Representatives of the Department of Promotion and Prevention of the Ladera Health Network, a social organization in the state of Cali, presented a new healthcare project at the Las Mercedes Penitentiary in Cartago.
Javier Colorado, Vice-Director of Promotion and Prevention at the Ladera Health Network, a non-profit organization in Cali State was at the Las Mercedes Penitentiary in Cartago presenting a pilot healthcare project they are leading.
“We want to introduce a technological healthcare solution with telemedicine,” said Colorado. This consists of specialized virtual medical consultations that patients can access easily, in which an inmate can be assessed by a specialist at the health center in Cali. Waiting periods for medical consults could be as short as 7 days, a large reduction on current periods, which can be as long as 3 months and the system would also avoid the need for physical transfers.
For telemedicine, specialized medical care teams are needed, as the patients’ assessment is sent over the Internet to the medical specialist in real time. “The diagnosis is reliable, as the specialist is a supported by the doctor and the necessary tests and will thus be able to guide the patient’s treatment,” added Vice-Director Javier Colorado.
Karla Liliana Torres, Director of the Penitentiary in Cartago, stated that this would be an opportunity to reduce the congestion of legal proceedings as there are currently around 85 inmates who require different specialties and many of them present petitions and claims in order to gain access to these services.
The Hospital Dr. Gustavo Fricke in Viña del Mar, the Hospital Santo Tomás in Limache and the Hospital de Petorca have implemented telemedicine services.
Healthcare services in Viña del Mar-Quillota have presented a new Telemedicine system that includes the Hospitals of Petorca, Viña del Mar and Limache. This program of virtual sessions makes it possible to connect a specialist from a base Hospital – in this case the Hospital Dr. Gustavo Fricke – with a general doctor from another care center in order to improve the quality of healthcare. Doctors will now be able to consult their colleagues and specialists without needing to transfer patients.
Dr. Manuel de la Prida, a doctor at the Hospital Dr. Gustavo Fricke, said that “this remote consultancy system connects the less complex hospitals of Petorca and Limache with their center of reference, the Hospital de Viña del Mar. This means that patients at these hospitals can be examined in real time, as if they were in a hospital booth at the center in question, through a mobile tele-consultancy device.”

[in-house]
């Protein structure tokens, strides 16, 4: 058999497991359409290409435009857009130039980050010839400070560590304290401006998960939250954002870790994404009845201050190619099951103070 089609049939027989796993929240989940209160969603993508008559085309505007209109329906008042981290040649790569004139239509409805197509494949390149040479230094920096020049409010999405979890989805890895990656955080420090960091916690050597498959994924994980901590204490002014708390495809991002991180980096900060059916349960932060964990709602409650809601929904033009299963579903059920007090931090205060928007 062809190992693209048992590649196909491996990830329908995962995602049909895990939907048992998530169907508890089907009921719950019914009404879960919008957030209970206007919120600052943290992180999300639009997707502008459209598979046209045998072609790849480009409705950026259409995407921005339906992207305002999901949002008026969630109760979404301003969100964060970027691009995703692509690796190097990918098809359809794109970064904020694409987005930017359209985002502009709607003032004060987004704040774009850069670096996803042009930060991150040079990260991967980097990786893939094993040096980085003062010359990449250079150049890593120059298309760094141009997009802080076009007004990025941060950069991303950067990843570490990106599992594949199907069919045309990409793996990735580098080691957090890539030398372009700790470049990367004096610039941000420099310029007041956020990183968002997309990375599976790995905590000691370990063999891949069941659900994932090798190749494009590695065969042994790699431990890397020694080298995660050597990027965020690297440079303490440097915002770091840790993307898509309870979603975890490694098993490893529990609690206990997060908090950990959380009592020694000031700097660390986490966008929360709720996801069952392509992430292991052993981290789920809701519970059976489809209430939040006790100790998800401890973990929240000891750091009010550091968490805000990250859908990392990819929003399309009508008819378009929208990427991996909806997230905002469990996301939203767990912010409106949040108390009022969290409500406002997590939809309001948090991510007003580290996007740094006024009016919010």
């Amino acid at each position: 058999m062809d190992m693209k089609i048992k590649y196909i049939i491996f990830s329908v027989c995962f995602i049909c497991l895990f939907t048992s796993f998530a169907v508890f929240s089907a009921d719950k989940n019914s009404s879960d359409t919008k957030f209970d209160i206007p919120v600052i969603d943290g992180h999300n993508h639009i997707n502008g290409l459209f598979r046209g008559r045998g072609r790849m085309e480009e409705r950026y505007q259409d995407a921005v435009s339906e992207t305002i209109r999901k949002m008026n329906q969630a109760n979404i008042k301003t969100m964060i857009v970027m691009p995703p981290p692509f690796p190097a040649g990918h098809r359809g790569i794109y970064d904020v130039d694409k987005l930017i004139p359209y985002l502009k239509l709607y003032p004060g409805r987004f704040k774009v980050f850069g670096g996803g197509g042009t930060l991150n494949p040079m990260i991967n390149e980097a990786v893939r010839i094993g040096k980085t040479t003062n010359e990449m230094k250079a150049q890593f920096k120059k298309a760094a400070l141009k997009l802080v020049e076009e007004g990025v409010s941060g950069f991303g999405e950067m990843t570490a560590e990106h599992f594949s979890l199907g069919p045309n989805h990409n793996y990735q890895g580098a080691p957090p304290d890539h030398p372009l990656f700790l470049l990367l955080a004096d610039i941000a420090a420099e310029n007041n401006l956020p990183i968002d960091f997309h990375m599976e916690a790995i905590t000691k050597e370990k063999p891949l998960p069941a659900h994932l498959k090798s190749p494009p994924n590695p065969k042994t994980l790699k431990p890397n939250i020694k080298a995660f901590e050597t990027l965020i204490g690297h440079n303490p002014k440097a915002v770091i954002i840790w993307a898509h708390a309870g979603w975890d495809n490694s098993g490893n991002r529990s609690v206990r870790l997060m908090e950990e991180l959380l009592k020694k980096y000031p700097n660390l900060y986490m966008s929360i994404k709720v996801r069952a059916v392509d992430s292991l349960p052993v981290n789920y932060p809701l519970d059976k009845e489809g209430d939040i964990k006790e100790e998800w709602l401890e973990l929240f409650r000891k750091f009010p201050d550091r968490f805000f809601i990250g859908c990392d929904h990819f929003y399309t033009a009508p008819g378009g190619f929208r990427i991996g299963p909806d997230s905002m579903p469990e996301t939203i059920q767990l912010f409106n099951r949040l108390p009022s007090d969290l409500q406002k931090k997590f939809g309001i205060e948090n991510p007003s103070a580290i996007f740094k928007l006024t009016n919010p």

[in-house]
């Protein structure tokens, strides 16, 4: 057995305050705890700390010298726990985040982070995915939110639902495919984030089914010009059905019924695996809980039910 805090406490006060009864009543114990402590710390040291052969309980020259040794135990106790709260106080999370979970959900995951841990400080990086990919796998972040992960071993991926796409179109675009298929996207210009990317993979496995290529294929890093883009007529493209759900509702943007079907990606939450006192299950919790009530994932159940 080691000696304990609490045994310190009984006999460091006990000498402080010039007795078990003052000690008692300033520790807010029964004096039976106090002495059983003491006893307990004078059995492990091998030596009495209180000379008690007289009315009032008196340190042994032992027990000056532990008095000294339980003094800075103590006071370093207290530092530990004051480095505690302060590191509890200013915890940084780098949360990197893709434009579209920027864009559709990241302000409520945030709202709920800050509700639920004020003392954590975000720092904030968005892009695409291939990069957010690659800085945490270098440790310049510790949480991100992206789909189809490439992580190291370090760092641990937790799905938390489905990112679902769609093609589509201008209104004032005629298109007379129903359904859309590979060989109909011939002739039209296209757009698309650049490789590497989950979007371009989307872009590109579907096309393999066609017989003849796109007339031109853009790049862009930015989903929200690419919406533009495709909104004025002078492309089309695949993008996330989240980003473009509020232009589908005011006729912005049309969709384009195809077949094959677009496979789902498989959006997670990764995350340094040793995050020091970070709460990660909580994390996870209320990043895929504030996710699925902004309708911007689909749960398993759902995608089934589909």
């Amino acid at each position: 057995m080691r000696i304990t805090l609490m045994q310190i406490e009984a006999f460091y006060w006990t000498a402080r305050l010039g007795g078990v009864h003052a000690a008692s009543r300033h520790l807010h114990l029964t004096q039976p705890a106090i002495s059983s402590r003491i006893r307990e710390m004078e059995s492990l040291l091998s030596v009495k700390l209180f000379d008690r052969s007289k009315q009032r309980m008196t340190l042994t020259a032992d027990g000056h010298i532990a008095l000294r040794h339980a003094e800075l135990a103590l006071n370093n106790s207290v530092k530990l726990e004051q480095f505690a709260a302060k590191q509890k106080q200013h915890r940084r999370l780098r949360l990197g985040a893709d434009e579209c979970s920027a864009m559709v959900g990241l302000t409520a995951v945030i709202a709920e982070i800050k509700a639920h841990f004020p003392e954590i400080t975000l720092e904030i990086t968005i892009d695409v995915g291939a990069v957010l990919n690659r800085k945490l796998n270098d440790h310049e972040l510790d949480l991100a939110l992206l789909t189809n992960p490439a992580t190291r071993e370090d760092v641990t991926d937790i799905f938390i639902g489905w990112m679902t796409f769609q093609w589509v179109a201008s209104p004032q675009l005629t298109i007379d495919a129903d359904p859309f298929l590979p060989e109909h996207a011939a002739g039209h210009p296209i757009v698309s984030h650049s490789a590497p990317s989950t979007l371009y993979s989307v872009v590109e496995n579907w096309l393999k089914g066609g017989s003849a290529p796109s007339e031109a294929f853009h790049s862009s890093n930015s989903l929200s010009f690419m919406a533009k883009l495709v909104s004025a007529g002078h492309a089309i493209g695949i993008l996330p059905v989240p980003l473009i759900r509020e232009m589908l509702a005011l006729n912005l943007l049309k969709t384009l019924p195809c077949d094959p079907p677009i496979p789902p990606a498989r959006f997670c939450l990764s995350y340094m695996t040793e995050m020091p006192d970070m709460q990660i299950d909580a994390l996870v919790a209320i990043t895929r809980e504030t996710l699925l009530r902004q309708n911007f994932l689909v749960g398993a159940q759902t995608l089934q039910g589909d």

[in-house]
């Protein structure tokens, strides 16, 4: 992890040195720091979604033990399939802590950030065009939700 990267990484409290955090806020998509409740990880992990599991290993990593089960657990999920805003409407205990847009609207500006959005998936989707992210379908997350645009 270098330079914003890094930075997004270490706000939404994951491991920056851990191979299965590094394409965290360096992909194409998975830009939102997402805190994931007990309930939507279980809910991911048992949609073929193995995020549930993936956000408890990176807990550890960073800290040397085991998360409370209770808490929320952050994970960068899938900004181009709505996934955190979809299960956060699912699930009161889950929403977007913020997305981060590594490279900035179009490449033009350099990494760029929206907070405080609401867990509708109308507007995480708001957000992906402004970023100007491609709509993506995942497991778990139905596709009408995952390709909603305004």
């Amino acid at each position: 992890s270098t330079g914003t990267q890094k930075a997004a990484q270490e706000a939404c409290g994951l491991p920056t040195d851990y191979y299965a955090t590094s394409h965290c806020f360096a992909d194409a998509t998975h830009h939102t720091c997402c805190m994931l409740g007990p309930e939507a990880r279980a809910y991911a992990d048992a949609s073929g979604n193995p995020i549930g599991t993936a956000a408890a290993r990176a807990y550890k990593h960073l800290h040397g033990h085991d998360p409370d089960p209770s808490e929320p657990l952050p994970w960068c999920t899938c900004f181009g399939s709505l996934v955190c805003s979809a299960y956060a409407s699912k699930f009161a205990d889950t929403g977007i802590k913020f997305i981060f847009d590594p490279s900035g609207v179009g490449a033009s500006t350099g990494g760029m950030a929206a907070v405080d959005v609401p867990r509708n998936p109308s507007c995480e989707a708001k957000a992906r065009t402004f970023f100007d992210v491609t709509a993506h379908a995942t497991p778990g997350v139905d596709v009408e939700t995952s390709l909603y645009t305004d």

The treatment methodology is simple: the cases arrive at the base Hospital 48 hours ahead and the objective is to resolve problems quickly for both patients who are hospitalized and outpatients.
Dr. Margarita Estefan, the Director of the Viña del Mar-Quillota Healthcare Service, hailed the Telemedicine system: “It means that we are connected to hospitals further away from our jurisdiction which, although they may not be very complex, receive patients with complex pathologies that need a specialist’s opinion. There is a working methodology with protocols and once a week sessions are held that connect general doctors to specialists.”
A new software of telerehabilitation, developed by a group of German scientists, will allow patients to do physiotherapy exercises using a PC.
A new technology has been designed to give future patients added motivation to do their exercises, allowing them to perform physiotherapy exercises at home or when out and about – during breaks at work, for instance. Experts call this telerehabilitation.
Underpinning this is a technology developed by researchers at the Fraunhofer Institute for Open Communication Systems FOKUS in Berlin, consisting of an exercise editor, a physio box and a mobile sensor unit that connects to a smartphone. The therapist uses the exercise editor to work up a training program tailored to the individual patient, increasing the intensity from week to week. The patient can then run the program at home using the physio box, a sort of mini-PC for televisions. The small computer boasts internet connectivity, a camera and a microphone. Exercise routines are displayed on the TV screen for the patient to copy. The physio box analyzes the data recorded by the camera as the patient does the exercises. Beforehand, software is used to map each patient’s bodily characteristics in 3D and translate them into a biomechanical computer model. Once the data has been interpreted, the box sends it via the internet to the rehabilitation center, where the therapist sees how the patient is progressing and can adapt the exercises accordingly.
Mobile unit to measure movement and vital signs
Alongside measurements of movements, therapists need to know their patients’ vital signs – in other words pulse, oxygen saturation levels and, in some cases, readings from an electrocardiogram. This allows them not only to assess whether the patient is performing exercises correctly but also how much of a strain they are. This is particularly important when dealing with people who have a cardiovascular disease. “In light of this, we also developed a mobile unit,” says Dr. Michael John, project manager at FOKUS. “Sensors placed in a chest strap, watch or walking stick measure vital signs like pulse, blood pressure or the quality of the patient’s movement, sending the data to a smartphone.” The therapist can set threshold values using the exercise editor; for example, if a patient’s pulse reaches a level that exceeds the limit set for them, a warning signal is emitted.